## New, faster cutting-plane optimization algorithm

##### 23 October 2015

The theory—and sometimes the implementation—of control systems relies heavily on optimization (e.g., earlier post)—as do many other aspects of engineering and design (e.g., earlier post). At the IEEE Symposium on Foundations of Computer Science, a trio of present and past MIT graduate students won a best-student-paper award for a new general-purpose algorithm for solving optimization problems.

The new “cutting-plane” method algorithm improves on the running time of its most efficient predecessor, and the researchers offer some reason to think that they may have reached the theoretical limit. They also present a new method for applying their general algorithm to specific problems, which efficiency gains of several orders of magnitude.

What we are trying to do is revive people’s interest in the general problem the algorithm solves. Previously, people needed to devise different algorithms for each problem, and then they needed to optimize them for a long time. Now we are saying, if for many problems, you have one algorithm, then, in practice, we can try to optimize over one algorithm instead of many algorithms, and we may have a better chance to get faster algorithms for many problems.

—Yin-Tat Lee, co-author

Lee is joined on the paper by Aaron Sidford, who was an MIT graduate student in electrical engineering and computer science when the work was done but is now at Microsoft Research New England, and by Sam Wong, who earned bachelor’s and master’s degrees in math and electrical engineering and computer science at MIT before moving to the University of California at Berkeley for his PhD.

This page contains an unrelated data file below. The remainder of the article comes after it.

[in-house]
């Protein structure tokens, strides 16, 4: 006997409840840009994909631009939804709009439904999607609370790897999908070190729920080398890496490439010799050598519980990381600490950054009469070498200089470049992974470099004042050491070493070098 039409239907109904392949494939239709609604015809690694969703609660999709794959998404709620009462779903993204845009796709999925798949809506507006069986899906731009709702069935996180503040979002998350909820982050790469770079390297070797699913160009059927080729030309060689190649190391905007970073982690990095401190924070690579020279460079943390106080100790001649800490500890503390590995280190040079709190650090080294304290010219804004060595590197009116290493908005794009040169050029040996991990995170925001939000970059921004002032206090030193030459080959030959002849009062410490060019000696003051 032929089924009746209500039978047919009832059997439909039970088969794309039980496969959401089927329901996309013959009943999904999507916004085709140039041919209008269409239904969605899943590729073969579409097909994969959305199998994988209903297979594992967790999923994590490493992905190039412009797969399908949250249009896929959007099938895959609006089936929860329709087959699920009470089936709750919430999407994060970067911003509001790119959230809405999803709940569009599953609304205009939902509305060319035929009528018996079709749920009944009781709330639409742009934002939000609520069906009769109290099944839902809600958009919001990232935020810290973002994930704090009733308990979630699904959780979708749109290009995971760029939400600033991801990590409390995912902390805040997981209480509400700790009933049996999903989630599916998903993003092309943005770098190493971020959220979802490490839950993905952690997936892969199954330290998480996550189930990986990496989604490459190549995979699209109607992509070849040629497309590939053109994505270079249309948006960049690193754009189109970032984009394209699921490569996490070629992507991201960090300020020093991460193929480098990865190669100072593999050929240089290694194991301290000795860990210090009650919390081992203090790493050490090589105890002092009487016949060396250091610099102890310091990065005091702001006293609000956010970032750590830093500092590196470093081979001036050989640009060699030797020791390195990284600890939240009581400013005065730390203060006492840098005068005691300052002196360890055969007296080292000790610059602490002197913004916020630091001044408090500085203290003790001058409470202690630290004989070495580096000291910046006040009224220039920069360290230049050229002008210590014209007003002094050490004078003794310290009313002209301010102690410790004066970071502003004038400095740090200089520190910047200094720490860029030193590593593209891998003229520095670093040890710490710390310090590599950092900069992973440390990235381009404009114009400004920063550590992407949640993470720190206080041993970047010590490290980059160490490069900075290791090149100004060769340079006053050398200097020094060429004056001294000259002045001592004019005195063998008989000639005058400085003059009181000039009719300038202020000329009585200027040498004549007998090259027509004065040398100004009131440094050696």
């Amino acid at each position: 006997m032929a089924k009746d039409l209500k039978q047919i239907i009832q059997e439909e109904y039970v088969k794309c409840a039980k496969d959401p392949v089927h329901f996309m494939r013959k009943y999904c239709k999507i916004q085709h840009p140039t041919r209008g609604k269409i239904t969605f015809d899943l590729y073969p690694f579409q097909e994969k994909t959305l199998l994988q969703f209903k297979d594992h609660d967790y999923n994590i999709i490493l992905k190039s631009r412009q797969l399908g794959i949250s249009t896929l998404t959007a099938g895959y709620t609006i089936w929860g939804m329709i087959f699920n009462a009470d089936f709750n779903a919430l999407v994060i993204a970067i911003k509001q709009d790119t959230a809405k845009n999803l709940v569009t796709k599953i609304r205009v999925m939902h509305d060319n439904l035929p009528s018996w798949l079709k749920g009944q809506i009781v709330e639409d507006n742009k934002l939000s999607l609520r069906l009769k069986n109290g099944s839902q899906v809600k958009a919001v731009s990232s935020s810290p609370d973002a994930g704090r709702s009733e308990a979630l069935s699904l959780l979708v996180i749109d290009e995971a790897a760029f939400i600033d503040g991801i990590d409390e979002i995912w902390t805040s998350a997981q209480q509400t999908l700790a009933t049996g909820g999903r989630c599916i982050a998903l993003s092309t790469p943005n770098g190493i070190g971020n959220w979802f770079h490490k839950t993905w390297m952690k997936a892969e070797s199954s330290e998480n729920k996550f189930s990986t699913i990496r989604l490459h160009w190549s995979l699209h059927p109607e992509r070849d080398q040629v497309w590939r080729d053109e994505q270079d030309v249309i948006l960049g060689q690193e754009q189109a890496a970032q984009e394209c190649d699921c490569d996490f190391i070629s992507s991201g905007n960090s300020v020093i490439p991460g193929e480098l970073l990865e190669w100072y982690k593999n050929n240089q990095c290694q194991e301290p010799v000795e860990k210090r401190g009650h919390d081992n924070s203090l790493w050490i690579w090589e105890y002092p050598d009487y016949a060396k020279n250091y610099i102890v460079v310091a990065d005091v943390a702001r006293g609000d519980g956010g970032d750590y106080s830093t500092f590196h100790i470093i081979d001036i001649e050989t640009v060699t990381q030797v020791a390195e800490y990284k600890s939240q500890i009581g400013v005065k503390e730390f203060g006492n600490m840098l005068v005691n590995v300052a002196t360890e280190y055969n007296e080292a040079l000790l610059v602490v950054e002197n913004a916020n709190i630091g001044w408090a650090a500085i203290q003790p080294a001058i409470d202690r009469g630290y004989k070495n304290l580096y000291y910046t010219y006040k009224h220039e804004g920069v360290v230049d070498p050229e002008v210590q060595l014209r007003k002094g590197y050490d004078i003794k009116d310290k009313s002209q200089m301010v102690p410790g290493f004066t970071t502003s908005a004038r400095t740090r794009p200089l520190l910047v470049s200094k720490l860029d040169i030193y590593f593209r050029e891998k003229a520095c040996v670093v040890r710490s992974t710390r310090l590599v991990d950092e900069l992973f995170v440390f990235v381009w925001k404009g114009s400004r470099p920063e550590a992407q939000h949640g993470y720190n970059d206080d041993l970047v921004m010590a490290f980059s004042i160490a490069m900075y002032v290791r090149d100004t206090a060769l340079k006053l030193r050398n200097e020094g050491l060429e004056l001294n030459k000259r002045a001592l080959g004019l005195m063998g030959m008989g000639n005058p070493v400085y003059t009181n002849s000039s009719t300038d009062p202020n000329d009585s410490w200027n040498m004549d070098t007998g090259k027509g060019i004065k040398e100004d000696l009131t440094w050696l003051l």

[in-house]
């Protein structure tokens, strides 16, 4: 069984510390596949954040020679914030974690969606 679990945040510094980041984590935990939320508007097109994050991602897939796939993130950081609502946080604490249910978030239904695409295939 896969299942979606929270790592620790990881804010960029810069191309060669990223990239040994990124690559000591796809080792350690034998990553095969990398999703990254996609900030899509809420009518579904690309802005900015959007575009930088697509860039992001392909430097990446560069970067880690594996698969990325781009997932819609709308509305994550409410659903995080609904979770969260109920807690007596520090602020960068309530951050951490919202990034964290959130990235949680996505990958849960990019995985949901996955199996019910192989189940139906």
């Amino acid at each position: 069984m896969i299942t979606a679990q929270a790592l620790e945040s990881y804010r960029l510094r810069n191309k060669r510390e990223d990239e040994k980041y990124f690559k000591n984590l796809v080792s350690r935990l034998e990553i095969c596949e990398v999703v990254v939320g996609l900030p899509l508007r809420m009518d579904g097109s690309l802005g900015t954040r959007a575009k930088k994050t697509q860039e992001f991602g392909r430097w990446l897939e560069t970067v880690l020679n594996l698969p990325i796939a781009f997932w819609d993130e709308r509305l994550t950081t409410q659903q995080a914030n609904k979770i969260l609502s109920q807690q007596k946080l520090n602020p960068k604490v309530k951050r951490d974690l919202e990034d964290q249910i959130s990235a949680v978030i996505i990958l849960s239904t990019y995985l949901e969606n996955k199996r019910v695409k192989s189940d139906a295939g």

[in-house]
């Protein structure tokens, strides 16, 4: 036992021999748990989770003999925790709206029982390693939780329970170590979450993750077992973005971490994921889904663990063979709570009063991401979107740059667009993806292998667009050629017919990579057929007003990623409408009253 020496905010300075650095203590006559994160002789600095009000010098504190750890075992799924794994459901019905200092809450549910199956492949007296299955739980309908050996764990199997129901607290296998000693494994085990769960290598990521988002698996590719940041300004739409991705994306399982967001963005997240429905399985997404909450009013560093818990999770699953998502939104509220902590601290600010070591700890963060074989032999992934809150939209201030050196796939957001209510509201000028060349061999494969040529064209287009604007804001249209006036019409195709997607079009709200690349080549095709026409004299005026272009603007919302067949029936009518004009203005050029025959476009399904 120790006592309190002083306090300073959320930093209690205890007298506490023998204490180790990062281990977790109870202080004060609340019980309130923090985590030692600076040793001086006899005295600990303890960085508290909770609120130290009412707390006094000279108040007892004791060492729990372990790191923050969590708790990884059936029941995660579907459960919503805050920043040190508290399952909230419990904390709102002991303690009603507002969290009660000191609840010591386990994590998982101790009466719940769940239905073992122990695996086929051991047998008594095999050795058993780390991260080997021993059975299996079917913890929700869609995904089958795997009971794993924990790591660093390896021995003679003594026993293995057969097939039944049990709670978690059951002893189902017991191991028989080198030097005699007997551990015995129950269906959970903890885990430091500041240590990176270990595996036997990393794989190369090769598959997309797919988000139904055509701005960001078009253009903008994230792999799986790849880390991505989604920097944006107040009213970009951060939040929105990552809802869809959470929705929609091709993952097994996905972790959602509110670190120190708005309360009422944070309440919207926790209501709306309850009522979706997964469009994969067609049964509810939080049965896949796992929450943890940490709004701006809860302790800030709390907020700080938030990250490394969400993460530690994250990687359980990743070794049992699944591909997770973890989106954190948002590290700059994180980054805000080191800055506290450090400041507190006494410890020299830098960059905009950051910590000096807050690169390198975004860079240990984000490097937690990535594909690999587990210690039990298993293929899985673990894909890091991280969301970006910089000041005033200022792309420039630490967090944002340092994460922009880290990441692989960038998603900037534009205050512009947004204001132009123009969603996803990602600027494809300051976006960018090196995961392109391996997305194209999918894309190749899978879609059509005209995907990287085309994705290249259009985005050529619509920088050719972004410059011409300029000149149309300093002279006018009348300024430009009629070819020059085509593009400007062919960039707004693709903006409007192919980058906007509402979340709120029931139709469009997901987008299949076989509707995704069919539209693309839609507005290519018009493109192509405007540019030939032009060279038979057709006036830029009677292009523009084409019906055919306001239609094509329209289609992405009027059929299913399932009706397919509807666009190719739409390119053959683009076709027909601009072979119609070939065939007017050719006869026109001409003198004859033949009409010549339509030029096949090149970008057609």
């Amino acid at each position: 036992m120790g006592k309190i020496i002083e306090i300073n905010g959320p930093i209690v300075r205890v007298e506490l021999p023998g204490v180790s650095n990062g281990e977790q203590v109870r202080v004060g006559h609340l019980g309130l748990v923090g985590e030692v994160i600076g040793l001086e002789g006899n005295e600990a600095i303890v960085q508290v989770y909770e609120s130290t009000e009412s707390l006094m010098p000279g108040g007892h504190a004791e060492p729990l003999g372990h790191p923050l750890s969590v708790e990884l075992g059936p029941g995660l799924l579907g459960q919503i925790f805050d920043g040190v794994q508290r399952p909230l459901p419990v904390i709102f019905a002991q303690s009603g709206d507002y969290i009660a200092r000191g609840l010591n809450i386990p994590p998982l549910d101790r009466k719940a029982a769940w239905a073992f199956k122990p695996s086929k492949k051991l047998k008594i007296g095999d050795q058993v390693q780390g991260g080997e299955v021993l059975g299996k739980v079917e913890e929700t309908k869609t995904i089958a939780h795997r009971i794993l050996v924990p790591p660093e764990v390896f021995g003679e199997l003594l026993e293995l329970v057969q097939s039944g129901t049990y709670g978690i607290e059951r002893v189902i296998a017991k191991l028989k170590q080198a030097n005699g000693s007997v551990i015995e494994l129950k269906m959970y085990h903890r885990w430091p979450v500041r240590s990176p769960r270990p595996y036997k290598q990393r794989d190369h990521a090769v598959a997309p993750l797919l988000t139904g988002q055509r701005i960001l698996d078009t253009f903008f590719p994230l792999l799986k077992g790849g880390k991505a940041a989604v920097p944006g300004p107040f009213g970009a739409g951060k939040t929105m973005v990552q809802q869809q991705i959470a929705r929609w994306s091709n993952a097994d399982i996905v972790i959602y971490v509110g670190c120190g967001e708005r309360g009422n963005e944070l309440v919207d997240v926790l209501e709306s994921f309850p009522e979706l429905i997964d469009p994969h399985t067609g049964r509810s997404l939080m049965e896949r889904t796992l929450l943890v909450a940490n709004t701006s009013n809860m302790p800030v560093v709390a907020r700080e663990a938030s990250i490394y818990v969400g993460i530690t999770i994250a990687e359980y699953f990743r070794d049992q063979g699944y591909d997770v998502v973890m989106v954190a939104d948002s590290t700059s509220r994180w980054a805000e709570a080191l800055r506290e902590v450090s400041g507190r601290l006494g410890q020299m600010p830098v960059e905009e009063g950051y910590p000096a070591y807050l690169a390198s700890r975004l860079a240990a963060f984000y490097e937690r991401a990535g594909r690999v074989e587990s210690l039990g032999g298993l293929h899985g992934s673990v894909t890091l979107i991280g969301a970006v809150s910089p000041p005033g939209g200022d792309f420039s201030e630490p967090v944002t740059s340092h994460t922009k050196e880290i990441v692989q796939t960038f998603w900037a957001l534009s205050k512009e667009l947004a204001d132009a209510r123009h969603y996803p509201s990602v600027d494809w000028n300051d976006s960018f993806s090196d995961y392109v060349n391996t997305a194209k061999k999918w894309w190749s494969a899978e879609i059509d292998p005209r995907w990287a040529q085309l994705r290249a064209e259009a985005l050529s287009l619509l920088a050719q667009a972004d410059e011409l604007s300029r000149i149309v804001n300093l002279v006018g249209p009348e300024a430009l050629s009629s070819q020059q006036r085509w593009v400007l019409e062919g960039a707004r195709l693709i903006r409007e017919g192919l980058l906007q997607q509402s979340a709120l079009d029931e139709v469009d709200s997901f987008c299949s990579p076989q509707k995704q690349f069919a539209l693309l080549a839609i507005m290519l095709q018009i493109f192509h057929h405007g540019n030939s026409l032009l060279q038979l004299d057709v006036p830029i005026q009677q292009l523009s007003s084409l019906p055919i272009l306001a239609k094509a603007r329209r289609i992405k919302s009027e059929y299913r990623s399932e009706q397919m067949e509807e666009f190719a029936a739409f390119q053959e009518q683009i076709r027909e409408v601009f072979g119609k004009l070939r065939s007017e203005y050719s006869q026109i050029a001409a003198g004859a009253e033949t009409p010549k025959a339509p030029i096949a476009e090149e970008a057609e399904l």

Cutting plane. Optimization problems are generally framed as trying to find the minimum value of a mathematical function, called a “cost function.” In car design, for example, the cost function might impose penalties for weight and drag but reward legroom and visibility; in an algorithm for object detection, the cost function would reward correct classification of various objects and penalize false positives.

At a very general level, finding the minimum of a cost function can be described as trying to find a small cluster of values amid a much larger set of possibilities. Suppose that the total range of possible values for a cost function is represented by the interior of a circle. In a standard optimization problem, the values clustered around the minimum value would then be represented by a much smaller circle inside of the first one—but you don’t know where it is.

Now pick a point at random inside the bigger circle. In standard optimization problems, it’s generally possible to determine whether that point lies within the smaller circle. If it doesn’t, it’s also possible to draw a line that falls between it and the smaller circle.

Drawing that line cuts off a chunk of the circle, eliminating a range of possibilities. With each new random point you pick, you chop off another section of the circle, until you converge on the solution.

If you represent the range of possibilities as a sphere rather than a circle, then you use a plane, rather than a line, to cut some of them off. Hence the name: cutting-plane.

In most real optimization problems, you need a higher-dimensional object than either a circle or a sphere: You need a hypersphere, which you cut with a hyperplane. But the principle remains the same.